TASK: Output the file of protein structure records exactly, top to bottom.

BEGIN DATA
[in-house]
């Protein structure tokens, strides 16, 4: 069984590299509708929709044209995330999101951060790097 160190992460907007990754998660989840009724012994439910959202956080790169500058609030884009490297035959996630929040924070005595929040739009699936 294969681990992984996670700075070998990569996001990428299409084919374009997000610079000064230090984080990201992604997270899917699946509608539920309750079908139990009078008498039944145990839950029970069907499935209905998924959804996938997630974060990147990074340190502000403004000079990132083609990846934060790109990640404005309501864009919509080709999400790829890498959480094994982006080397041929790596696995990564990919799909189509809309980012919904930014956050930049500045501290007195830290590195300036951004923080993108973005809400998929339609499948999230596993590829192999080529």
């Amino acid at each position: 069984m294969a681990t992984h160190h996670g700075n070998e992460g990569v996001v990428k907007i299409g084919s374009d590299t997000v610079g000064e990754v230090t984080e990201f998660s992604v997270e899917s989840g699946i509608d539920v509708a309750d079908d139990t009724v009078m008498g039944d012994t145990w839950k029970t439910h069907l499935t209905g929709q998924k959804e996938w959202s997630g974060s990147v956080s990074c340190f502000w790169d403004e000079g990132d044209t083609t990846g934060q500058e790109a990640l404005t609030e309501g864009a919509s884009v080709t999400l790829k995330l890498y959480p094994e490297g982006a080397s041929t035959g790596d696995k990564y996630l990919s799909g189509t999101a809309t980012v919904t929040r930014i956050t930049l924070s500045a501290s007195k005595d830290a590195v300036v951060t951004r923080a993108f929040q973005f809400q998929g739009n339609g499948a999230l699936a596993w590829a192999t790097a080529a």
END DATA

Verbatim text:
[in-house]
């Protein structure tokens, strides 16, 4: 069984590299509708929709044209995330999101951060790097 160190992460907007990754998660989840009724012994439910959202956080790169500058609030884009490297035959996630929040924070005595929040739009699936 294969681990992984996670700075070998990569996001990428299409084919374009997000610079000064230090984080990201992604997270899917699946509608539920309750079908139990009078008498039944145990839950029970069907499935209905998924959804996938997630974060990147990074340190502000403004000079990132083609990846934060790109990640404005309501864009919509080709999400790829890498959480094994982006080397041929790596696995990564990919799909189509809309980012919904930014956050930049500045501290007195830290590195300036951004923080993108973005809400998929339609499948999230596993590829192999080529």
């Amino acid at each position: 069984m294969a681990t992984h160190h996670g700075n070998e992460g990569v996001v990428k907007i299409g084919s374009d590299t997000v610079g000064e990754v230090t984080e990201f998660s992604v997270e899917s989840g699946i509608d539920v509708a309750d079908d139990t009724v009078m008498g039944d012994t145990w839950k029970t439910h069907l499935t209905g929709q998924k959804e996938w959202s997630g974060s990147v956080s990074c340190f502000w790169d403004e000079g990132d044209t083609t990846g934060q500058e790109a990640l404005t609030e309501g864009a919509s884009v080709t999400l790829k995330l890498y959480p094994e490297g982006a080397s041929t035959g790596d696995k990564y996630l990919s799909g189509t999101a809309t980012v919904t929040r930014i956050t930049l924070s500045a501290s007195k005595d830290a590195v300036v951060t951004r923080a993108f929040q973005f809400q998929g739009n339609g499948a999230l699936a596993w590829a192999t790097a080529a």